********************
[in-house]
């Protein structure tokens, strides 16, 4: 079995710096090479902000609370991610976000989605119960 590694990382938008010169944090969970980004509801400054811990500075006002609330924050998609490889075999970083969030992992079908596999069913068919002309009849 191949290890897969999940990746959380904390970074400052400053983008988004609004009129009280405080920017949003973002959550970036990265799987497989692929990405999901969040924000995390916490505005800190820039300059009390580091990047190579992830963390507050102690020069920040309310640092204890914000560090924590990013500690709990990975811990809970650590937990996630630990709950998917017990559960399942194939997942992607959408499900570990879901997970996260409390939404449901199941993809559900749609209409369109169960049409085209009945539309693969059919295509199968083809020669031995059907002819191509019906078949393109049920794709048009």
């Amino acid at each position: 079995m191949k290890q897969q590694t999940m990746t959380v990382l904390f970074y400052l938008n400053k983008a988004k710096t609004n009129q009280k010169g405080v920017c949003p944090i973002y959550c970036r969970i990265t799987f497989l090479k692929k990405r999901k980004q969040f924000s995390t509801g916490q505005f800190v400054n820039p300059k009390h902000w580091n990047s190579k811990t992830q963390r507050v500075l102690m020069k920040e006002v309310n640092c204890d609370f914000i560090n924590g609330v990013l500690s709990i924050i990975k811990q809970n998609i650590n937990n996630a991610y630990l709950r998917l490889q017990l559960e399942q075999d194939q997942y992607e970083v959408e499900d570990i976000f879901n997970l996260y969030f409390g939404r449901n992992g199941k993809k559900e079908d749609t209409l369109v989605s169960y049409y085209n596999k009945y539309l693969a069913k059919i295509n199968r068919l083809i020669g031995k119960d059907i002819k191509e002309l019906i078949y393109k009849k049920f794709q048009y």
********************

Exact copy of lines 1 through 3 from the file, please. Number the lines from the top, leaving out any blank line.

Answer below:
[in-house]
């Protein structure tokens, strides 16, 4: 079995710096090479902000609370991610976000989605119960 590694990382938008010169944090969970980004509801400054811990500075006002609330924050998609490889075999970083969030992992079908596999069913068919002309009849 191949290890897969999940990746959380904390970074400052400053983008988004609004009129009280405080920017949003973002959550970036990265799987497989692929990405999901969040924000995390916490505005800190820039300059009390580091990047190579992830963390507050102690020069920040309310640092204890914000560090924590990013500690709990990975811990809970650590937990996630630990709950998917017990559960399942194939997942992607959408499900570990879901997970996260409390939404449901199941993809559900749609209409369109169960049409085209009945539309693969059919295509199968083809020669031995059907002819191509019906078949393109049920794709048009």
């Amino acid at each position: 079995m191949k290890q897969q590694t999940m990746t959380v990382l904390f970074y400052l938008n400053k983008a988004k710096t609004n009129q009280k010169g405080v920017c949003p944090i973002y959550c970036r969970i990265t799987f497989l090479k692929k990405r999901k980004q969040f924000s995390t509801g916490q505005f800190v400054n820039p300059k009390h902000w580091n990047s190579k811990t992830q963390r507050v500075l102690m020069k920040e006002v309310n640092c204890d609370f914000i560090n924590g609330v990013l500690s709990i924050i990975k811990q809970n998609i650590n937990n996630a991610y630990l709950r998917l490889q017990l559960e399942q075999d194939q997942y992607e970083v959408e499900d570990i976000f879901n997970l996260y969030f409390g939404r449901n992992g199941k993809k559900e079908d749609t209409l369109v989605s169960y049409y085209n596999k009945y539309l693969a069913k059919i295509n199968r068919l083809i020669g031995k119960d059907i002819k191509e002309l019906i078949y393109k009849k049920f794709q048009y």